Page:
Pesticide Ordinance Public Hearing
The City Council’s Sustainability and Transportation Committee unanimously approved the current draft of a pesticide ordinance. The full City Council will have their first-read on Monday, November 6th, and a public hearing and vote is scheduled for Monday, November 20th.
“This is an important first step in reducing the use of pesticides in the City of Portland, which will help us safeguard the overall health of our citizens, our waterways, and our food systems,” said District 2 (West End – Parkside) Councilor Spencer Thibodeau, Chair of the Sustainability and Transportation Committee.
“I want to thank the Task Force and the Committee for the time they spent reviewing existing ordinances and current scientific information to make sure that we were proposing an ordinance that makes sense for Portland,” said Mayor Ethan Strimling.
“As I indicated in my State of the City address back in January – and it’s a stance I still firmly hold – we must enact a comprehensive, loophole-free synthetic pesticide ordinance that fully protects Portland’s families, children, pets, and wildlife.”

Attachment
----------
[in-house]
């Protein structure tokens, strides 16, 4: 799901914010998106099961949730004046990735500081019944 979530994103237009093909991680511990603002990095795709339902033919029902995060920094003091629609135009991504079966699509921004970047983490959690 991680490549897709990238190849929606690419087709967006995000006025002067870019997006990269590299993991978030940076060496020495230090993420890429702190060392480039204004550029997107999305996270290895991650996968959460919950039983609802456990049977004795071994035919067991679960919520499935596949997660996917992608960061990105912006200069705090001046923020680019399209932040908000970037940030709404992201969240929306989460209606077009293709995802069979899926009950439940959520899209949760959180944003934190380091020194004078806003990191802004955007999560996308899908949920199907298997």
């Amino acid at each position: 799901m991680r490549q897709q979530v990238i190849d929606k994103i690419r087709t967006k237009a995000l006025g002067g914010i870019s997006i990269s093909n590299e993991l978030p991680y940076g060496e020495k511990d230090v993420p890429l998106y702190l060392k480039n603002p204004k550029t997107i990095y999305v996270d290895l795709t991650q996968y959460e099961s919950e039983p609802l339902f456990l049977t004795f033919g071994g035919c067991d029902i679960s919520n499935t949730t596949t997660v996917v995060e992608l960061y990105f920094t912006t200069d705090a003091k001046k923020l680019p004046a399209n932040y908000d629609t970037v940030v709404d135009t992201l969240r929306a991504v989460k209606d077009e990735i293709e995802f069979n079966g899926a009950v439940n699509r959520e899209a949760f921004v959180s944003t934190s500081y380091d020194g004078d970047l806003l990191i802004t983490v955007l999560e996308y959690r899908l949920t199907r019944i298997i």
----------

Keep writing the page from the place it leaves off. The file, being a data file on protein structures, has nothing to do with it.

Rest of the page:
Since June, the Sustainability and Transportation Committee has been reviewing the ordinance proposed by the Pesticide and Fertilizer Task Force. In addition, they looked closely at the ordinance adopted by the City of South Portland. During the course of their work they held two public hearings and a panel discussion in order to receive input from a variety of stakeholders. They heard from lawn care companies, an expert in organic land management and concerned neighbors.
The ordinance prohibits the use of synthetic pesticides except in limited circumstances when a waiver can be obtained. The pesticide ordinance establishes a Pesticide Management Oversight Committee (the PMAC). They will develop and distribute materials designed to educate residents, businesses, and retailers about the ordinance and landscaping practices that do not require pesticides.
Also, the PMAC will be responsible for creating an annual report to the Sustainability and Transportation Committee about their education and outreach efforts. The report will also contain an analysis of data collected from licensed applicators, and any pesticide use on City property.
A subcommittee of this group will respond to requests fro waivers in situations that requires the use of a prohibited pesticide. The committee would grant waivers only in situations that are an emergency, that threaten public health, safety, and welfare, or to control invasive species that pose a threat to the environment.
Other communities including South Portland, Ogunquit, and Tacoma Park, Maryland, currently restrict the use of synthetic pesticides.